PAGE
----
Subsistence patterns of hunter-gatherers were aligned with dry season/wet-season cycle. People subsisted on such animals as ox, bison, nilgai, chinkara, gazelle, black buck antelope, sambar, spotted deer, and wild boar, a variety of birds, tortoises and fishes. Also consumed honey and plant foods like fruits roots, seeds and leaves.

Rock paintings and carvings also give us an insight into subsistence-pattern. Bhimbetka, in M.P, is known for continuous succession of paintings of different phases of Stone Age

Upper Palaeolithic paintings, in green and dark red colours, are of bisons, elephants, tigers, rhinos, boars. The paintings are measuring 2-3 meters in length. These paintings also indicate people lived in small groups



Mesolithic age, began c.8000 BCE, was a transitional phase between Palaeolithic & Neolithic.Rise in temperature and warm & dry climate affected subsistence by changes in fauna and flora. The technology of producing tools also underwent change and small stone tools were used.Man was predominantly in hunting-gathering; hunting shifted from big –medium animals to small medium animals and to fishing and fowling (birds)

Mesolithic Tools

The Mesolithic tools are microliths and small in size and their length ranges from 1-8 cm. Some microliths have even geometric forms. Blade, core, point, triangle, lunate and trapeze are the main types of Mesolithic tools. Also Palaeolithic tools -scraper, burin and even choppers also continued in Mesolithic age.

In Mesolithic phase tools were made using certain quartz material, called as Flints which is a type of microcrystalline quartz in the chert family. It is hard and durable and it is hit it breaks into uniform flakes with a very sharp edge in predictable and controllable manner. Other kinds of rock would just shatter or splinter, making them impossible to craft into a useable tool. The process of making tools out of Flint is known as FLINT KNAPPING.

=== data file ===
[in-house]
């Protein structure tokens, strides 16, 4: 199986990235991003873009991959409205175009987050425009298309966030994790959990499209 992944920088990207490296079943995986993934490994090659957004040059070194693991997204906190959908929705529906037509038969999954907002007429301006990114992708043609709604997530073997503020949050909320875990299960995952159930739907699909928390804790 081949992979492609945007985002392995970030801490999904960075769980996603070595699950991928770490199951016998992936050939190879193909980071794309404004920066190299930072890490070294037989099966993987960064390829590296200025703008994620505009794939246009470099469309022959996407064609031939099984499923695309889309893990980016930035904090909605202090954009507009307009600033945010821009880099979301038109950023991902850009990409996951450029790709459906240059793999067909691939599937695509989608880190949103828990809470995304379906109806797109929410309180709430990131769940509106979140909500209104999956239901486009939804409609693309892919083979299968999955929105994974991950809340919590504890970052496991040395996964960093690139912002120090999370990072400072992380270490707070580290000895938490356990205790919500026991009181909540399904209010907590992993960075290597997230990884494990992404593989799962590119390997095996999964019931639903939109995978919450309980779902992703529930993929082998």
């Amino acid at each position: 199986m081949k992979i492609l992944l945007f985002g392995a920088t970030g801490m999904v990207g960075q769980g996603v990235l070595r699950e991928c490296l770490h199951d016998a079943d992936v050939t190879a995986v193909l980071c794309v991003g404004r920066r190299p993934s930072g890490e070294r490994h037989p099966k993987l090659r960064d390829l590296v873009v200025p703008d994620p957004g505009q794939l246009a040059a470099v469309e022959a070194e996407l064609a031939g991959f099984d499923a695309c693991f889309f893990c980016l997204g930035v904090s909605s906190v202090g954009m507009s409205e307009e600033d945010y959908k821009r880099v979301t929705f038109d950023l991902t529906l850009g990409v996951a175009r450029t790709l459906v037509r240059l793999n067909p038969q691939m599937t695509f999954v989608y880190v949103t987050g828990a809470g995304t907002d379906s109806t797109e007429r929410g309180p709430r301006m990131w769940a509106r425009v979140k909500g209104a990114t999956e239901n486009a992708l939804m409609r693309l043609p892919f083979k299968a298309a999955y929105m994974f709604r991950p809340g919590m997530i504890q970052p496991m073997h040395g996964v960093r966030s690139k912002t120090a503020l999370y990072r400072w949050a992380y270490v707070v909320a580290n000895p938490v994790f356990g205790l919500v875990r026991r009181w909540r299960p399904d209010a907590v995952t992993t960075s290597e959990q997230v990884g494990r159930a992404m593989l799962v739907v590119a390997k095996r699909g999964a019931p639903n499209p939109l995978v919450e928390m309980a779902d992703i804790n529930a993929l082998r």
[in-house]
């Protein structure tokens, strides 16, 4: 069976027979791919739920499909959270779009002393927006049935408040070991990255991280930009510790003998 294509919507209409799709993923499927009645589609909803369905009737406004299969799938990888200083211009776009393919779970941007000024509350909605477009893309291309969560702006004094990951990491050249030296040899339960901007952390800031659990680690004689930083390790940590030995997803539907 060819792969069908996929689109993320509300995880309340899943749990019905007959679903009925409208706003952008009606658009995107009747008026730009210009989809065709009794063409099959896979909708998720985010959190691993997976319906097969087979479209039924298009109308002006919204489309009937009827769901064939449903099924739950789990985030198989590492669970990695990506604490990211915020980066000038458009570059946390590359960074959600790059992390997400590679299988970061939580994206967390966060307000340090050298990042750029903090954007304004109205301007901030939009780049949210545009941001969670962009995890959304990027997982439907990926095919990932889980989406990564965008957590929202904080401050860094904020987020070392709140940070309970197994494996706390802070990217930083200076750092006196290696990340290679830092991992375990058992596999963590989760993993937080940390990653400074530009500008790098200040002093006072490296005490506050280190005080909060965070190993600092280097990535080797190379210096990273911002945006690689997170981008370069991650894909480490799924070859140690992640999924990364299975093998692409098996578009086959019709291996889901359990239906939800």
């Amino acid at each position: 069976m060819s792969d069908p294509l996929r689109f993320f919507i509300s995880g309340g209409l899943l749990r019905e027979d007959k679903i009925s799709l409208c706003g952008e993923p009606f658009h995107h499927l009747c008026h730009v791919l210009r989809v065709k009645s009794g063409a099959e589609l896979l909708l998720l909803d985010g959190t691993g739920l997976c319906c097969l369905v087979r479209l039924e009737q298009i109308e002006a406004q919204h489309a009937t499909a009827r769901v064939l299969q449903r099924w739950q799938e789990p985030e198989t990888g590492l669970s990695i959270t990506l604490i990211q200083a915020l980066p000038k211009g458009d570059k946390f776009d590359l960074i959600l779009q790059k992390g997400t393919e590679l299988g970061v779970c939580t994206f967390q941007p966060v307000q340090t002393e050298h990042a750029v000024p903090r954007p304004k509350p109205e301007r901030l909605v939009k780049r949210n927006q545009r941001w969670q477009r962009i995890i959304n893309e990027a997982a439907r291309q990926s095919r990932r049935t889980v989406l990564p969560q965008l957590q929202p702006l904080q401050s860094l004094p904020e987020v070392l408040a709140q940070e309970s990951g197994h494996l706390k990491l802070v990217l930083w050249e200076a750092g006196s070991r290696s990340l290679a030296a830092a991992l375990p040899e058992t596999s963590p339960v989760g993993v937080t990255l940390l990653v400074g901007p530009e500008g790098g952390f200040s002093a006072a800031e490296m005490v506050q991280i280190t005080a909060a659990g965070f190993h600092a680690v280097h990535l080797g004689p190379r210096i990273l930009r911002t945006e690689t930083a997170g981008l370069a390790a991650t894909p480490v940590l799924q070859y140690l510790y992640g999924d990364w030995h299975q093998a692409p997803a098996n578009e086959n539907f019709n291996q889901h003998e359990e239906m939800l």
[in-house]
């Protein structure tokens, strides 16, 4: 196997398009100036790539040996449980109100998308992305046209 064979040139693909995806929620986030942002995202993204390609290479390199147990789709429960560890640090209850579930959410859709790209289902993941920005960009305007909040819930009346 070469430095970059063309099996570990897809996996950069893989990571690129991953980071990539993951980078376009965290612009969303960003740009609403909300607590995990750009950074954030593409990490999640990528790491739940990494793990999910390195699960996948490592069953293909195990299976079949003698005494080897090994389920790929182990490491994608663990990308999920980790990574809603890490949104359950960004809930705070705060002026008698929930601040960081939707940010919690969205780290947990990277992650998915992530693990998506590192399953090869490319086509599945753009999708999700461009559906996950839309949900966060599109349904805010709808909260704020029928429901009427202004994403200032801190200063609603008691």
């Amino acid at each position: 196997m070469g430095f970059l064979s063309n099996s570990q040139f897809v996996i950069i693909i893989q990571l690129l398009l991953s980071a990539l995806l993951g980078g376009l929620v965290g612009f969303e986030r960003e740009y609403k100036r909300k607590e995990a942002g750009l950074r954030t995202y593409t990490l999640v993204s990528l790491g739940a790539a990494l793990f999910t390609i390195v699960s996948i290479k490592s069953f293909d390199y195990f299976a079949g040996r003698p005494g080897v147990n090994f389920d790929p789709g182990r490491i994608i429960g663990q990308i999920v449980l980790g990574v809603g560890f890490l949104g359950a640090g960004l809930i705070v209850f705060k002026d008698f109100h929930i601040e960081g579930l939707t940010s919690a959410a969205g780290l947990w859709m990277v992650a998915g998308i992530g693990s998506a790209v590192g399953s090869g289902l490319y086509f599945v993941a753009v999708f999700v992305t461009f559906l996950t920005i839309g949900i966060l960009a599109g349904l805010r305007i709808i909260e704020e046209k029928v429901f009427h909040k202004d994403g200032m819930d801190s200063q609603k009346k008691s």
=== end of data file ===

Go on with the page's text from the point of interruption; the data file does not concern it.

Blade: Blade is a specialized flake with parallel to sub-parallel to lateral edge, its length at least twice its width. It might have been used for cutting purposes. The technique of Mesolithic blade production is called fluting. Here, the pressure is delivered on the core from the edge of the striking platform. There are retouched blades which are broad, thick and long. The retouching process sharpens the blade; blades were retouched along one or two borders.

Core: Core is usually cylindrical in shape with fluting marks along its length and a flat striking platform at the distal horizontal end. A core is the stone from which one or more flakes have been removed; this is knapping process

 Point: Point is a broken blade in a triangular form. It is retouched along one or both slopping borders and the border can be rectilinear or curvilinear. Points were used as arrow-heads and spearheads.


Triangle: It has usually one border and base, and the border is retouched. These were used for cutting purposes or as arrow heads. Lunate: It is like a blade and one of the borders is prepared by semi-circular retouching. It looks like a segment of a circle. Two halves cut back to back to form an arrowhead


Neolithic age or New Stone Age is marked by following characteristic traits

  • Practice of agriculture – cultivated barley, Wheat and Rice
  • Domestication of animals for supply of milk& meat and harnessing their labour
  • Ground and polished stone tools
  • The manufacture of pottery.
  • Stable village communities of early farmers


The domestication of plants and animals led to Emergence of village communities based on sedentary life, beginnings of agriculture technology, and greater control over nature by exploitation of natural resources. Therefore Life of Neolithic community was more stable. Neolithic culture marks beginning of a modern man.

Early Farmers in the world

Neolithic Tools were have  ground sharp cutting edges and have polished surfaces which were not cutting surfaces.